I first encountered Don Carlo at the Metropolitan Opera in 1983, with a cast headed by Plácido Domingo, Mirella Freni and Grace Bumbry. It wasn’t long before it had become my favorite opera. As magnificent as Otello and La Traviata and Aida are, I still think of Don Carlo as Verdi’s towering achievement as a musical dramatist. Nothing else he created has such breadth and depth, such Shakespearean scope and complexity, and no other tragedy in the standard repertoire offers such a feast of rich characters.
I never tire of Don Carlo, so I’ve long lost count of how many productions of it I’ve seen over the years. But one thing has troubled me: the Elisabetta, Posa, Philip, Grand Inquisitor and Eboli all may be superb, but Don Carlo himself often seems to bring up the rear. In that first performance I attended in 1983, Domingo was solid and satisfying, but many of the later performers I experienced—Giuliano Ciannella, Luis Lima, Michael Sylvester and Fabio Armiliato—fell significantly short of the mark.
At the June 24 performance at SFO, the thirty-two American tenor Michael Fabiano masterfully restored Don Carlo to the title character. From his entrance, Fabiano sang with both power and great delicacy, offering one of the most exciting tenor performances heard in years. In the opening scene, he was charming in his gentle teasing of Elisabetta, and only minutes later, deeply anguished as he watches her accept her fate as Filippo’s queen. One of the triumphs of Fabiano’s performance was its mercurial nature; he caught the constant shifts of Carlo’s fiery temperament and obsessive nature; this characterization seemed closer to the historical Carlos, Prince of Asturias, said to be mentally unstable, than any other I’ve seen on the opera stage. Fabiano’s performance almost seemed designed as a long, sustained emotional breakdown, yet it never ceased to be involving for a second. The tenor’s scenes with Mariusz Kwiecien as Posa were deeply moving, plumbing the depths of the characters’ affection for each other. And the heroic sound Fabiano exhibited in the confrontation with Philip (a memorable René Pape) in the auto-da-fé scene won’t soon be forgotten.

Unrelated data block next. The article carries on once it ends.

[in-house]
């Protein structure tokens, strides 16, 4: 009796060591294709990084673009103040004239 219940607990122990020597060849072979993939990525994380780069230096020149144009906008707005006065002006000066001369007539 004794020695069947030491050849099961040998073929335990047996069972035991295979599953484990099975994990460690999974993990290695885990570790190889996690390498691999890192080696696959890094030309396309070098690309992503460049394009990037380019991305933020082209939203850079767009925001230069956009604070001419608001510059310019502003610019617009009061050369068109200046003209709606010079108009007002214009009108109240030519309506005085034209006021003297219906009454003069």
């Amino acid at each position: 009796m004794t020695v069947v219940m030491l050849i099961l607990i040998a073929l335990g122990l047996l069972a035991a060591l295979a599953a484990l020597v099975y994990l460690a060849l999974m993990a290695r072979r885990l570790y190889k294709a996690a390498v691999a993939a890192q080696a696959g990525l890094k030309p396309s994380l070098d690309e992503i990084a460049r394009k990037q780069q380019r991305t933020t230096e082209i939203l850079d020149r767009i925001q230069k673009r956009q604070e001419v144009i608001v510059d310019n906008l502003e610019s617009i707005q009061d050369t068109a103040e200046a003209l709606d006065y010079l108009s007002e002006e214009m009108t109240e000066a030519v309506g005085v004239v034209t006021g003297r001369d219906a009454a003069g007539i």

Fabiano had a worthy Elisabetta in Ana María Martínez. Although she occasionally seemed a little more like a flustered servant than a queen, Martínez gave an exquisitely shaded vocal performance, showing her command of breath control, brilliant phrasing and sustained pianissimo. It was an interpretation that had a kind of art-song subtlety about it, just as her excellent Butterfly at the Met did earlier this season.
The performance was conducted by Nicola Luisotti with panache and a transparent sense of detail, particularly in Philip’s moving soliloquy, “Ella giammai m’amo.” HIs tempo in the great duet for Carlo and Posa, “Dio che nell’alma,” might have struck some as too slow, but Fabiano and Kwiecien carried it off beautifully, performing with a degree of unity I’ve seldom heard. Only the tempo for “O don fatale” (an acceptable but far from outstanding Nadia Krasteva, in her company debut) struck me as overly deliberate.
With such musical excellence taking center stage, it was hard to fathom why so little had been done to give artificial respiration to Emilio Sagi’s stagnant, idea-free production. The auto-da-fé scene was a sloppy disgrace—if you didn’t know the story or speak the language, I’m not sure you would have even known what was going on just by looking—and the unmasking of Eboli in the garden was just as awkward as it almost always is. (Will any enterprising director ever figure out a way to make this moment work?) But with the luster the singers and conductor brought to the evening, the shortcomings of the staging seemed to matter very little.